Halloween is a holiday with a wide variety of influences. Just like the Easter holiday springs from both the Christian tradition celebrating the resurrection of Christ and from the Pagan tradition celebrating the beginning of spring, Halloween is culled from different traditions.
The word “Halloween” comes from Catholicism and the holiday known as “All Hallows Eve” and also as, “Saints day”. This is one of the days that Catholics set aside to honor dead saints. There was also a belief that on that day, souls of the dead were allowed to visit their loved ones. This belief almost certainly stemmed from the Celtic tradition of Samhain.
The ancient Celts believed that at the end of one year and the beginning of a new one there was a change in the spirit world. There are different stories regarding the actual belief and how the Celts celebrated Samhain. Some sources report that spirits came to earth to find living bodies to possess for the following year. People would put out their fires and try to make their homes cold and uninviting so that the dead would not come to their doors.
Other sources report that the Celtic fire festival was held on that night. Because the dead were allowed to roam the earth on that night, people would return home from the fire festival wearing scary costumes and carrying embers from the fire in hollowed out vegetables. It is thought that they would carve scary faces in the vegetables to help scare away malevolent spirits.
It is most likely that this is the reason that we now carve out jack o’ lanterns at Halloween. However, the tradition of carving out pumpkins most likely began as a part of the harvest and was not originally associated with Halloween. But, the similarity to the ancient Celtic traditions made pumpkin carving a part of Halloween.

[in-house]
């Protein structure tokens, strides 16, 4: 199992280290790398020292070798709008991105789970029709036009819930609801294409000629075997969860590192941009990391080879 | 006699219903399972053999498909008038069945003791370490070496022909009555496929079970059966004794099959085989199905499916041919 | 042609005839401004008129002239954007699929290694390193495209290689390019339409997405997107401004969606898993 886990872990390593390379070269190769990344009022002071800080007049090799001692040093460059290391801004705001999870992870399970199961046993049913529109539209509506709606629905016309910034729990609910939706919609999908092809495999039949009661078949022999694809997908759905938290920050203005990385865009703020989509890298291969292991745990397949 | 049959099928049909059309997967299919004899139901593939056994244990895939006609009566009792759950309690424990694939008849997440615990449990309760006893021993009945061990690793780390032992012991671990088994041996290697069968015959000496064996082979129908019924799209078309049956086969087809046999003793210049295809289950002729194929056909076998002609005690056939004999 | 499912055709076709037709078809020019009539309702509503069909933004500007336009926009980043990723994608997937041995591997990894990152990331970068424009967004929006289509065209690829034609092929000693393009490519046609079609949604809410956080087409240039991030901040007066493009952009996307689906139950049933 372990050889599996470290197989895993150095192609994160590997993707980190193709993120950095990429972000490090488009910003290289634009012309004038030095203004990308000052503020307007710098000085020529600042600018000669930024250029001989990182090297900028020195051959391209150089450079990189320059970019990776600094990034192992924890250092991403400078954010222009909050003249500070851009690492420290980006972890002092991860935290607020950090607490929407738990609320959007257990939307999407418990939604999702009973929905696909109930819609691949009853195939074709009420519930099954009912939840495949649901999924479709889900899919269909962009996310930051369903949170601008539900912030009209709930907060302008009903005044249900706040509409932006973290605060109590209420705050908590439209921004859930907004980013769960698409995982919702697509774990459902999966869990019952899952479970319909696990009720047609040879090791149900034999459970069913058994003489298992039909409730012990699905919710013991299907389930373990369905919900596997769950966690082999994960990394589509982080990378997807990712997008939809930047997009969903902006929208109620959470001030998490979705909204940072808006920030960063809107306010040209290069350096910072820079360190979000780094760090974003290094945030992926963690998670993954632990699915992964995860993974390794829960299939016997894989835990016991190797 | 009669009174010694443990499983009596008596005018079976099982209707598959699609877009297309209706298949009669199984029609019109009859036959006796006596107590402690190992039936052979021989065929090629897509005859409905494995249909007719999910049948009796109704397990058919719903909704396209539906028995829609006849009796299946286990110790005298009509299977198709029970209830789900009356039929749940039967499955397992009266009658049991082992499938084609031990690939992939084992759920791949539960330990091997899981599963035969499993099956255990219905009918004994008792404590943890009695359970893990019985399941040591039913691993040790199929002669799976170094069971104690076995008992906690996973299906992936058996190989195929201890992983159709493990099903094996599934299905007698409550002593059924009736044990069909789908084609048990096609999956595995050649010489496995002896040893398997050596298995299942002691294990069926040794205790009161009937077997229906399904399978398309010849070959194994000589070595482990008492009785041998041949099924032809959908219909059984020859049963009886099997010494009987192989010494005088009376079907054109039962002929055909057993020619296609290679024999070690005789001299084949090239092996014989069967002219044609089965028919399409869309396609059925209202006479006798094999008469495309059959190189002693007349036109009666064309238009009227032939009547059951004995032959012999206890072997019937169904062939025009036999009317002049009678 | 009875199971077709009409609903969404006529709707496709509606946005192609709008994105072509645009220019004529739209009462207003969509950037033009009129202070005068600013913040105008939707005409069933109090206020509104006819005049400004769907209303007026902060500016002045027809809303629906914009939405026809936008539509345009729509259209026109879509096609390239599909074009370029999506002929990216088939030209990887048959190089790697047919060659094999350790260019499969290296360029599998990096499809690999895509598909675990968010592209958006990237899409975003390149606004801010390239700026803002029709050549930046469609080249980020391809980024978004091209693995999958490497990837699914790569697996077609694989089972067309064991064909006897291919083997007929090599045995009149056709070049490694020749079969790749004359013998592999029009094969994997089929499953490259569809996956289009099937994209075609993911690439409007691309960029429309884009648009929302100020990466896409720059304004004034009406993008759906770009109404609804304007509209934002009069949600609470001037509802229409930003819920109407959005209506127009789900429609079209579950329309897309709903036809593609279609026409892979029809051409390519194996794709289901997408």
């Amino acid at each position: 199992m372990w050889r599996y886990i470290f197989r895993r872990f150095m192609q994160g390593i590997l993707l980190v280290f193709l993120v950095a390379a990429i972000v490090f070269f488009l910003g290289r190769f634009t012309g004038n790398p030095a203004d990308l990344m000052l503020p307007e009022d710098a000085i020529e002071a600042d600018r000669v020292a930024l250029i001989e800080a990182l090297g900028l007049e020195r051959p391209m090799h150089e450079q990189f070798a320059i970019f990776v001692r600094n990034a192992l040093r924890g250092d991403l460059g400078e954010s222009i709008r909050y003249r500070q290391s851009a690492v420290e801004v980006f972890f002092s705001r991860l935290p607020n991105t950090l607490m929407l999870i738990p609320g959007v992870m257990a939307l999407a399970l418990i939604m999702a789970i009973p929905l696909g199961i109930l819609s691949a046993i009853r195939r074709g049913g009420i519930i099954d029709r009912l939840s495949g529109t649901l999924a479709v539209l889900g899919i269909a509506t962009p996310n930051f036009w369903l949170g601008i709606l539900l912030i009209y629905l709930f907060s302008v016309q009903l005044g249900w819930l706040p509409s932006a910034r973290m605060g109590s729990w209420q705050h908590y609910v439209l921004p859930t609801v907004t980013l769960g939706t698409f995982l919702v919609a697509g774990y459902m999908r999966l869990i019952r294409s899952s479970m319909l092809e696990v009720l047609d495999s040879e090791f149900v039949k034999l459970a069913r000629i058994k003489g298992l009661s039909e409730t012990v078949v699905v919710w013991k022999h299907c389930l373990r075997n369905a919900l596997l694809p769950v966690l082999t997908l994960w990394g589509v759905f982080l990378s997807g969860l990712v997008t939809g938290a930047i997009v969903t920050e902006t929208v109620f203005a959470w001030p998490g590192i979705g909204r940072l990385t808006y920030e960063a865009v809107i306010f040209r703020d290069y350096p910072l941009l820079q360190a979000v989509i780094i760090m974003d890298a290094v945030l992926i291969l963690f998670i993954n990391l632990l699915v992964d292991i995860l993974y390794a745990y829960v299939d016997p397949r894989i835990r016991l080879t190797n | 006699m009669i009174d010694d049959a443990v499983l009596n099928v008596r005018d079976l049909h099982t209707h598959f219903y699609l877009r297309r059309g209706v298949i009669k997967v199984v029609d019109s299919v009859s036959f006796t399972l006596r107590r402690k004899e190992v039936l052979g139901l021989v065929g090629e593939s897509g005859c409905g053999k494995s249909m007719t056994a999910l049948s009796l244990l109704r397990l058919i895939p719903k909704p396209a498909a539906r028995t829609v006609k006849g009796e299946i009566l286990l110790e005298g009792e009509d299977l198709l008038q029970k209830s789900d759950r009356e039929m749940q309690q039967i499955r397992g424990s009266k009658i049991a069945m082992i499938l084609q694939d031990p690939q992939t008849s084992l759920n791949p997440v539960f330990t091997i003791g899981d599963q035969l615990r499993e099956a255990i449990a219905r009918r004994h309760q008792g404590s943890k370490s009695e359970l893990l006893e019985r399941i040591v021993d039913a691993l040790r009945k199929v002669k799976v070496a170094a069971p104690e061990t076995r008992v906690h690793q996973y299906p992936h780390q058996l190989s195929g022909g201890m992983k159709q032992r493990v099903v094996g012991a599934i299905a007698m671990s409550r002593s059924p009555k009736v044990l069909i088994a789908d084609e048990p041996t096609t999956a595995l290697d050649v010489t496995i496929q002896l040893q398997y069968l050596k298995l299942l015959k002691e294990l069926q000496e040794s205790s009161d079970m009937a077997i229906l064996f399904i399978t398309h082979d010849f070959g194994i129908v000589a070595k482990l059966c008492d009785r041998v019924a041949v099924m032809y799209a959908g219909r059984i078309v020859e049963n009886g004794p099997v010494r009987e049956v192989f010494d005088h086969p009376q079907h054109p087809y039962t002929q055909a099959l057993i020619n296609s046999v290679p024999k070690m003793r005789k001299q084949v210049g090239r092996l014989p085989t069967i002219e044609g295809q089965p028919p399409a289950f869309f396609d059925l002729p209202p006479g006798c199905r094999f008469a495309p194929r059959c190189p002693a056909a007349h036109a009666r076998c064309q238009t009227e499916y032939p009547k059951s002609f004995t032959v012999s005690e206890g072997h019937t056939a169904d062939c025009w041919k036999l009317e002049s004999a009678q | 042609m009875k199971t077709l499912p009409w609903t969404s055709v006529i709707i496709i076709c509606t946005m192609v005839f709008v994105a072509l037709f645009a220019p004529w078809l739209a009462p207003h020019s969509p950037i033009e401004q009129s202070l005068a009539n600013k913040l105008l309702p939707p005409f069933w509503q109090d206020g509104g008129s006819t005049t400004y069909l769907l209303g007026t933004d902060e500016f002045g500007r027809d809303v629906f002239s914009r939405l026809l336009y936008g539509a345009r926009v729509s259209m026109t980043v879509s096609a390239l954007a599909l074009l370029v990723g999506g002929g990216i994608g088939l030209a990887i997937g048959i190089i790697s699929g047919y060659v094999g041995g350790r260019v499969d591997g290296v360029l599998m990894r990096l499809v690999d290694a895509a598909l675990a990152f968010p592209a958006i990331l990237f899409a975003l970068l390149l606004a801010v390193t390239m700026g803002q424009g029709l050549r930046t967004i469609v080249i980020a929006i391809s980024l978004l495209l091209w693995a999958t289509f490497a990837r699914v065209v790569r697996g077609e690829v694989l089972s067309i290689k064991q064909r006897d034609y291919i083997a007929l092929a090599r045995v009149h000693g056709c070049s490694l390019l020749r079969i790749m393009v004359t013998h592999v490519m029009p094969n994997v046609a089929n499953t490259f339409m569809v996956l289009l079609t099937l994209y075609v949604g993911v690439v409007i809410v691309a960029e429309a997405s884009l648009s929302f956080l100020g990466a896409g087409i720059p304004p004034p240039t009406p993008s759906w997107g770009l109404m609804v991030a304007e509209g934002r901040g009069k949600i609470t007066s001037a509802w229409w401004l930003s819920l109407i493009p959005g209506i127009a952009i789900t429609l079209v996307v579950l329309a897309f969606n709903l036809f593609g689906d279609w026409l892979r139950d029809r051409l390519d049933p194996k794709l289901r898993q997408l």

The jack o’ lantern was a tradition brought to the United States from Ireland. There was a popular Irish folk tale about a crafty drunk named Jack. The story told of Jack tricking the devil out of his soul. The trouble was that even though Jack had won his soul back from the devil, he still was not the sort of character that was admitted into heaven. Upon Jack’death, he was denied both admittance to heaven and admittance to hell. Having nowhere to go, the spirit of Jack roamed the earth, carrying pieces of coal in a carved out gourd. These dots of light, spotted at night in the Irish countryside, became known as Jack’lanterns. Later, Jack became known as Jack of the Lantern or Jack o’ Lantern.
So, the reason jack o’ lanterns are a Halloween tradition incorporates all of this history. All saints day was combined with Samhain by Pope Gregory III. This got the Christians involved in the Pagan holiday, which included carving vegetables to scare away spirits. Next, the Irish passed on a folk story about a ghost named Jack who carried around a lantern made of a piece of burning coal in a hollowed out gourd. Finally, the American farmers started carving out pumpkins for fun, as a part of the autumn harvest. All of these circumstances combined to give us the tradition of carving Jack o’ Lanterns at Halloween.
Belief in marauding spirits has plummeted, but the tradition of carving out pumpkins continues. The reason for this is that regardless of the history, carving pumpkins is just plain fun. It is similar to dying Easter eggs at Easter time. It is no longer symbolic but is instead simply traditional.